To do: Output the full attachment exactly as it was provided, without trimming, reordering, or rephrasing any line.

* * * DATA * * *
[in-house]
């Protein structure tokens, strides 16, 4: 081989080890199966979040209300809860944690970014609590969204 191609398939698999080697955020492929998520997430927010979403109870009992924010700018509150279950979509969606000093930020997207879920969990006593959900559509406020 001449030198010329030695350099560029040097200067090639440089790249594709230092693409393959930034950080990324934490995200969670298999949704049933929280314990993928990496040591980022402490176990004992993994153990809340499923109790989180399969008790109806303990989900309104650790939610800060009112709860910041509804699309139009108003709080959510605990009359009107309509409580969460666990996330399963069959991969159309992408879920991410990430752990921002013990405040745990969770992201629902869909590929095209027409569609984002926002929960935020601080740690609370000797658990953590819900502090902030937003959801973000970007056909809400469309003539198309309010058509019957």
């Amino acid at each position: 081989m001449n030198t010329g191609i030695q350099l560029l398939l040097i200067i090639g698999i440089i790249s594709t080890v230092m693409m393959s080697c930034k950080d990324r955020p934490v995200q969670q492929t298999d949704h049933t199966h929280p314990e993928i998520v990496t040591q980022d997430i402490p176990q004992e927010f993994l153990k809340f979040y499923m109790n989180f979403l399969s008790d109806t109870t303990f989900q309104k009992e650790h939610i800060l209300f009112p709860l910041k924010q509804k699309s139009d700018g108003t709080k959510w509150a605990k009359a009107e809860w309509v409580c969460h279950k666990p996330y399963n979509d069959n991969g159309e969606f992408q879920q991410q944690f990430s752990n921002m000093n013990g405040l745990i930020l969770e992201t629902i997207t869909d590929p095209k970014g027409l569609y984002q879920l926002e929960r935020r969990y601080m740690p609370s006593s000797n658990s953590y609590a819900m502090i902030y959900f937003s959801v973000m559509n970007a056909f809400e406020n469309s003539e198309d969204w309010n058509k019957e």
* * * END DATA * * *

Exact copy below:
[in-house]
């Protein structure tokens, strides 16, 4: 081989080890199966979040209300809860944690970014609590969204 191609398939698999080697955020492929998520997430927010979403109870009992924010700018509150279950979509969606000093930020997207879920969990006593959900559509406020 001449030198010329030695350099560029040097200067090639440089790249594709230092693409393959930034950080990324934490995200969670298999949704049933929280314990993928990496040591980022402490176990004992993994153990809340499923109790989180399969008790109806303990989900309104650790939610800060009112709860910041509804699309139009108003709080959510605990009359009107309509409580969460666990996330399963069959991969159309992408879920991410990430752990921002013990405040745990969770992201629902869909590929095209027409569609984002926002929960935020601080740690609370000797658990953590819900502090902030937003959801973000970007056909809400469309003539198309309010058509019957």
């Amino acid at each position: 081989m001449n030198t010329g191609i030695q350099l560029l398939l040097i200067i090639g698999i440089i790249s594709t080890v230092m693409m393959s080697c930034k950080d990324r955020p934490v995200q969670q492929t298999d949704h049933t199966h929280p314990e993928i998520v990496t040591q980022d997430i402490p176990q004992e927010f993994l153990k809340f979040y499923m109790n989180f979403l399969s008790d109806t109870t303990f989900q309104k009992e650790h939610i800060l209300f009112p709860l910041k924010q509804k699309s139009d700018g108003t709080k959510w509150a605990k009359a009107e809860w309509v409580c969460h279950k666990p996330y399963n979509d069959n991969g159309e969606f992408q879920q991410q944690f990430s752990n921002m000093n013990g405040l745990i930020l969770e992201t629902i997207t869909d590929p095209k970014g027409l569609y984002q879920l926002e929960r935020r969990y601080m740690p609370s006593s000797n658990s953590y609590a819900m502090i902030y959900f937003s959801v973000m559509n970007a056909f809400e406020n469309s003539e198309d969204w309010n058509k019957e």